Families barred from care home visits felt like they were ‘grieving for people who were still alive’

Families shut off from visiting loved ones in care homes felt like they were “grieving for people who were still alive”, a committee has been told.

Jenny Morrison, from the campaign group Rights for Residents, said some care home managers were “gripped by fear” about coronavirus entering their homes which affected decisions regarding visiting.

She told the Joint Committee on Human Rights that the focus on protecting residents from Covid-19 “blinded” people to resulting issues around wellbeing and mental health of isolated residents.

She said: “People were just gripped by fear of Covid entering their care homes, and we feel that that has… affected all the decisions that were made since then regarding visits.

“And yet… the Government, for example, did not address people’s concern that in locking relatives out completely, people were literally dying of loneliness and isolation, they were giving up the will to live, they were stopping eating and drinking, you know, these are people who have had no understanding of where their loved ones have gone, people with dementia, people with cognitive impairments, children with learning difficulties and disabilities.”

Ms Morrison (pictured) told the committee there is a need to keep people safe from Covid-19 but also “from many other things” including deterioration in isolation.

She continued: “It’s amazing how we’ve managed to overcome some of the deterioration, but we all feel as relatives that… we have had to watch for over a year now as our loved ones have deteriorated and it’s literally as if we’re grieving.

“We’ve been grieving for people who were still alive, we watched them from windows, we watched them from pods and from the other side of the screen, and people… don’t sleep, they’re anxious, their jobs are affected, they have suicidal thoughts, they are constantly anxious about the loved one in a care home.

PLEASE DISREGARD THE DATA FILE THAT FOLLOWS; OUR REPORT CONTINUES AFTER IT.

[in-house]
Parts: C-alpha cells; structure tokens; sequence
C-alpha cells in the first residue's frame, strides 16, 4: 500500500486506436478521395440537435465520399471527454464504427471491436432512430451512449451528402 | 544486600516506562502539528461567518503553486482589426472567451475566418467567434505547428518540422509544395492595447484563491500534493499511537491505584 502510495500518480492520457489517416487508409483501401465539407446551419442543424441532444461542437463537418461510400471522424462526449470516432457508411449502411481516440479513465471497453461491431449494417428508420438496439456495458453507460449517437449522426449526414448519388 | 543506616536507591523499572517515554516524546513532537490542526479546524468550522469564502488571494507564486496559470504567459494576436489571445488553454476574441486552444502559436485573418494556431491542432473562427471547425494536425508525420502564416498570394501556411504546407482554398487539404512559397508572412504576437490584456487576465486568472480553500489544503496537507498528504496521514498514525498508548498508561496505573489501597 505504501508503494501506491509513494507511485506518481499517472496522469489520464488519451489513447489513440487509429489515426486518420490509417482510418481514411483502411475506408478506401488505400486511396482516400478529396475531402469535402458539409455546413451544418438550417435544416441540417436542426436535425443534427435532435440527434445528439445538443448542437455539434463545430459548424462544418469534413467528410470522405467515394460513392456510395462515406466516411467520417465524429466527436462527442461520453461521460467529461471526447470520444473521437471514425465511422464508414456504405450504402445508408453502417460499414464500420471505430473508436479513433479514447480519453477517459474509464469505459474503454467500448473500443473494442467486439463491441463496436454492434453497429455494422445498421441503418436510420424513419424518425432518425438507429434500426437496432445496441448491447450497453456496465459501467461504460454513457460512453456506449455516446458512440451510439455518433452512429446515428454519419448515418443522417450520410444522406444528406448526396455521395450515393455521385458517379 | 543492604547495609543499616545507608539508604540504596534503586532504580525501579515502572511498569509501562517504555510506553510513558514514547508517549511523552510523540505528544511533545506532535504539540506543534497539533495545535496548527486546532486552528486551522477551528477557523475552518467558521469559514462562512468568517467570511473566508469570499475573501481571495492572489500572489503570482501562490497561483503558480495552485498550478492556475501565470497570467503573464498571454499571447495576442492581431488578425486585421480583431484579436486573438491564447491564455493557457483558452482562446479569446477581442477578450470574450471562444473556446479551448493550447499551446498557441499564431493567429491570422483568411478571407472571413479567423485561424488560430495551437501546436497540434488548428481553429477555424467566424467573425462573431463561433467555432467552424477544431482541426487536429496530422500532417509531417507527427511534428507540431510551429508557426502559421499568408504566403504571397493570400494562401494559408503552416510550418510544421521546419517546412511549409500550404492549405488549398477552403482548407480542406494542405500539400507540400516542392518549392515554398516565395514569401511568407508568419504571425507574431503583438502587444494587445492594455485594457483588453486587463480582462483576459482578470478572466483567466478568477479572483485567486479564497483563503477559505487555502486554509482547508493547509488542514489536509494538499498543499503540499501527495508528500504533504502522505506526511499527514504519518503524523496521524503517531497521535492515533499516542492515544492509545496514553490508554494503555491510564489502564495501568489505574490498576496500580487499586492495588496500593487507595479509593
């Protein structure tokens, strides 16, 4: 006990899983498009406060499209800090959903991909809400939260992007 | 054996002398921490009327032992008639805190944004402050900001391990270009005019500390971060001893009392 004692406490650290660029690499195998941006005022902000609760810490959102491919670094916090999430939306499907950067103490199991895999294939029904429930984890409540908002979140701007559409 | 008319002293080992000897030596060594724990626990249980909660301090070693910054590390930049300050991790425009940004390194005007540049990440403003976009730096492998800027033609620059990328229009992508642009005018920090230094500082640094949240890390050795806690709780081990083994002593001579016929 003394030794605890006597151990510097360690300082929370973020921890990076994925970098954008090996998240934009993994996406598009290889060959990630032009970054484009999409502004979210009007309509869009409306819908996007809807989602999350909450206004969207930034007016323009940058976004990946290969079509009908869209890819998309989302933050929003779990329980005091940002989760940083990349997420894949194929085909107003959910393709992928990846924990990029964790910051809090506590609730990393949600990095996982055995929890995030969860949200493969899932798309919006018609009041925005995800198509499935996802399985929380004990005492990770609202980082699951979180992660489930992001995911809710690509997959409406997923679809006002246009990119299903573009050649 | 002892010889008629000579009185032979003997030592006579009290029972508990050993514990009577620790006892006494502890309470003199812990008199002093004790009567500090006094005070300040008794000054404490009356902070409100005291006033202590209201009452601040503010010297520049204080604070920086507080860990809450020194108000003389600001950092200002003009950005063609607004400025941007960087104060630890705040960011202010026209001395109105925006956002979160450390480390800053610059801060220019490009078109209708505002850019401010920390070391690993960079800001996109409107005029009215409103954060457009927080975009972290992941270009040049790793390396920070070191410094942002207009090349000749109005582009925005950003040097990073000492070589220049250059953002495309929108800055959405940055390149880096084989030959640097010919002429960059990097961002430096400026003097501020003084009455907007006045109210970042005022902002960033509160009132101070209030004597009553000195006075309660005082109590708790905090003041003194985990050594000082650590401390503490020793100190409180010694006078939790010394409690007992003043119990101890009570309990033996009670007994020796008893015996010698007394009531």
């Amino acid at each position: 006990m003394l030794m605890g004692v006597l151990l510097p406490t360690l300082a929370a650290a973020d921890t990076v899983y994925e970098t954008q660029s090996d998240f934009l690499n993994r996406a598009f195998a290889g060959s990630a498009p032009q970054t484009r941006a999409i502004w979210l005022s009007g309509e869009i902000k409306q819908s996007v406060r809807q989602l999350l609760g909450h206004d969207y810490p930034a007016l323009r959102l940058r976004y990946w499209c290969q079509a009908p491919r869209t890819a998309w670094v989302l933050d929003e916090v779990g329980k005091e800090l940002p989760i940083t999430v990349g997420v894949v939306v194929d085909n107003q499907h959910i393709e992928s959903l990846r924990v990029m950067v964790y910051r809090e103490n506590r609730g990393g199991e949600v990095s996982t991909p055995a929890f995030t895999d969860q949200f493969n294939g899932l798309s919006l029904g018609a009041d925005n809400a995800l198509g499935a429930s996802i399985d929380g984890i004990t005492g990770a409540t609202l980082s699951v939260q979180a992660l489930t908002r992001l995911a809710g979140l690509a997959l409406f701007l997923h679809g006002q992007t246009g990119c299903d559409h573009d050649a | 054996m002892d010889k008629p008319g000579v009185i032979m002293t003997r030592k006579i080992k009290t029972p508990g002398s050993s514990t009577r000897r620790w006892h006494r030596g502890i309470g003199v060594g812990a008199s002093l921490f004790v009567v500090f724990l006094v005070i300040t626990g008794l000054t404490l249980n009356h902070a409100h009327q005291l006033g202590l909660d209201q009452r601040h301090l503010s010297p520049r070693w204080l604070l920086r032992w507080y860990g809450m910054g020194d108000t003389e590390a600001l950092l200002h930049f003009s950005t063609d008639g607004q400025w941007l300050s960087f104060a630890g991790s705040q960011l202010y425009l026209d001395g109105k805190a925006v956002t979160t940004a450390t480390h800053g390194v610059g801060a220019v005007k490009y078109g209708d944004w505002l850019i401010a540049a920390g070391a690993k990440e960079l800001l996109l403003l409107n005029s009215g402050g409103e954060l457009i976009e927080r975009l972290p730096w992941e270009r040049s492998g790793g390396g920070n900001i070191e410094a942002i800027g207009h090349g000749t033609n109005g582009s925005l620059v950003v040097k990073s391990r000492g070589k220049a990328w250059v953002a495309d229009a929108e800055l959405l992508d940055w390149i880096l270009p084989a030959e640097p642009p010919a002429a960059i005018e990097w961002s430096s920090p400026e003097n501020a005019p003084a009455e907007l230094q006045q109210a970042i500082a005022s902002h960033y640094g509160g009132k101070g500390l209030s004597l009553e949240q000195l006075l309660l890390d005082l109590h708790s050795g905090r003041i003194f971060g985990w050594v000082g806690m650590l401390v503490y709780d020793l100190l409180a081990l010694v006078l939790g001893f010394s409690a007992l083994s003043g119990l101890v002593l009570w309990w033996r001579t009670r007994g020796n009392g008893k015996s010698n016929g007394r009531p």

“And in terms of human rights, because that’s what this is about today, we understand that residents have got to be protected… everybody has a right to be protected, but their mental health and wellbeing shall be protected just as much as their actual physical wellbeing also.”

Ms Morrison said she is aware of “widespread defiance” of Government visiting guidance setting out how residents with significant needs should receive regular visits from an essential caregiver.

She said that without legal enforcement it is difficult to see how providers will comply with the guidance.

Professor Martin Green, chief executive of Care England, said he believed providers should be making the decisions about visits due to the diversity of the sector, such as varying physical layouts and degrees of frailty of residents.

He continued: “But the start point should always be that they will do everything they possibly can to reinstate visiting when it is safe to do so.

“And I do believe that care providers are adopting that approach in this very difficult time.”

He added that the challenge is that providers will always be accountable for anything that happens as visiting opportunities increase.

The committee was also told that guidance requiring residents to isolate for 14 days after leaving their care home was a “bizarre violation of people’s rights”.

Prof Green said it effectively means residents will not be able to leave the home for visits, which is a “really big issue”.

He would like to see this guidance reviewed to facilitate trips out of the home.

On residents receiving their second vaccine doses, he added: “I think we should be recognising that that does give people a lot more protection than we had at the start of this pandemic.”

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